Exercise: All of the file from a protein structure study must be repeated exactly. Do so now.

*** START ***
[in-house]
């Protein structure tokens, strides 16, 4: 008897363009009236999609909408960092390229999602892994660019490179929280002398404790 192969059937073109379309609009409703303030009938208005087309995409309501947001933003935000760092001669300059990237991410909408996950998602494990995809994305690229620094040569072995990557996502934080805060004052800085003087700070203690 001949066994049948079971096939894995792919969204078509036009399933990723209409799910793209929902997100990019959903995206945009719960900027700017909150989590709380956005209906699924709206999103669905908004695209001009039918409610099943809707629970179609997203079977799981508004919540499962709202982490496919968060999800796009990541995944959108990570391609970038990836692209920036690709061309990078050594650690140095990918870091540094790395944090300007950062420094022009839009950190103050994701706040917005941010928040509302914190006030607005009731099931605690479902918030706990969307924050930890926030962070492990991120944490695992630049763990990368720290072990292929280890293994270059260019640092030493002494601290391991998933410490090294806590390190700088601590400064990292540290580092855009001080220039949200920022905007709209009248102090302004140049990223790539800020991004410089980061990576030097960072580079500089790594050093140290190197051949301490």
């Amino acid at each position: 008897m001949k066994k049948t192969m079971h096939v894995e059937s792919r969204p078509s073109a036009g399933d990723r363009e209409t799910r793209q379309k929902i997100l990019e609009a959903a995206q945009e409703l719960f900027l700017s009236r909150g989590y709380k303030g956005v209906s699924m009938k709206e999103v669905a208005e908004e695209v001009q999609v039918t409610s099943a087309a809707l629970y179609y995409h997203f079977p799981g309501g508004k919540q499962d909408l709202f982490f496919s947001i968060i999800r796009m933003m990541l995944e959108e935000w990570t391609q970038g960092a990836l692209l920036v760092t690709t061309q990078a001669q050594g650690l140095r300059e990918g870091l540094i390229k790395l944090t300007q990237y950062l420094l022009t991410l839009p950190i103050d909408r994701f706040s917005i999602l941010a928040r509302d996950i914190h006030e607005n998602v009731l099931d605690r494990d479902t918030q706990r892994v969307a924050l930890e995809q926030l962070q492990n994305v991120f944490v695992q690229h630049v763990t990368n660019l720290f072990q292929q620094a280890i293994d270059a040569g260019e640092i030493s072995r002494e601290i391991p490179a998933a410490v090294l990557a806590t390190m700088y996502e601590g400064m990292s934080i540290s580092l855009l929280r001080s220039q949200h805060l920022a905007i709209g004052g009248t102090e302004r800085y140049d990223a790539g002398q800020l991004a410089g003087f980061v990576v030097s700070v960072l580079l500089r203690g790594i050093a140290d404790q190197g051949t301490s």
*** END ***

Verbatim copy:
[in-house]
């Protein structure tokens, strides 16, 4: 008897363009009236999609909408960092390229999602892994660019490179929280002398404790 192969059937073109379309609009409703303030009938208005087309995409309501947001933003935000760092001669300059990237991410909408996950998602494990995809994305690229620094040569072995990557996502934080805060004052800085003087700070203690 001949066994049948079971096939894995792919969204078509036009399933990723209409799910793209929902997100990019959903995206945009719960900027700017909150989590709380956005209906699924709206999103669905908004695209001009039918409610099943809707629970179609997203079977799981508004919540499962709202982490496919968060999800796009990541995944959108990570391609970038990836692209920036690709061309990078050594650690140095990918870091540094790395944090300007950062420094022009839009950190103050994701706040917005941010928040509302914190006030607005009731099931605690479902918030706990969307924050930890926030962070492990991120944490695992630049763990990368720290072990292929280890293994270059260019640092030493002494601290391991998933410490090294806590390190700088601590400064990292540290580092855009001080220039949200920022905007709209009248102090302004140049990223790539800020991004410089980061990576030097960072580079500089790594050093140290190197051949301490």
């Amino acid at each position: 008897m001949k066994k049948t192969m079971h096939v894995e059937s792919r969204p078509s073109a036009g399933d990723r363009e209409t799910r793209q379309k929902i997100l990019e609009a959903a995206q945009e409703l719960f900027l700017s009236r909150g989590y709380k303030g956005v209906s699924m009938k709206e999103v669905a208005e908004e695209v001009q999609v039918t409610s099943a087309a809707l629970y179609y995409h997203f079977p799981g309501g508004k919540q499962d909408l709202f982490f496919s947001i968060i999800r796009m933003m990541l995944e959108e935000w990570t391609q970038g960092a990836l692209l920036v760092t690709t061309q990078a001669q050594g650690l140095r300059e990918g870091l540094i390229k790395l944090t300007q990237y950062l420094l022009t991410l839009p950190i103050d909408r994701f706040s917005i999602l941010a928040r509302d996950i914190h006030e607005n998602v009731l099931d605690r494990d479902t918030q706990r892994v969307a924050l930890e995809q926030l962070q492990n994305v991120f944490v695992q690229h630049v763990t990368n660019l720290f072990q292929q620094a280890i293994d270059a040569g260019e640092i030493s072995r002494e601290i391991p490179a998933a410490v090294l990557a806590t390190m700088y996502e601590g400064m990292s934080i540290s580092l855009l929280r001080s220039q949200h805060l920022a905007i709209g004052g009248t102090e302004r800085y140049d990223a790539g002398q800020l991004a410089g003087f980061v990576v030097s700070v960072l580079l500089r203690g790594i050093a140290d404790q190197g051949t301490s």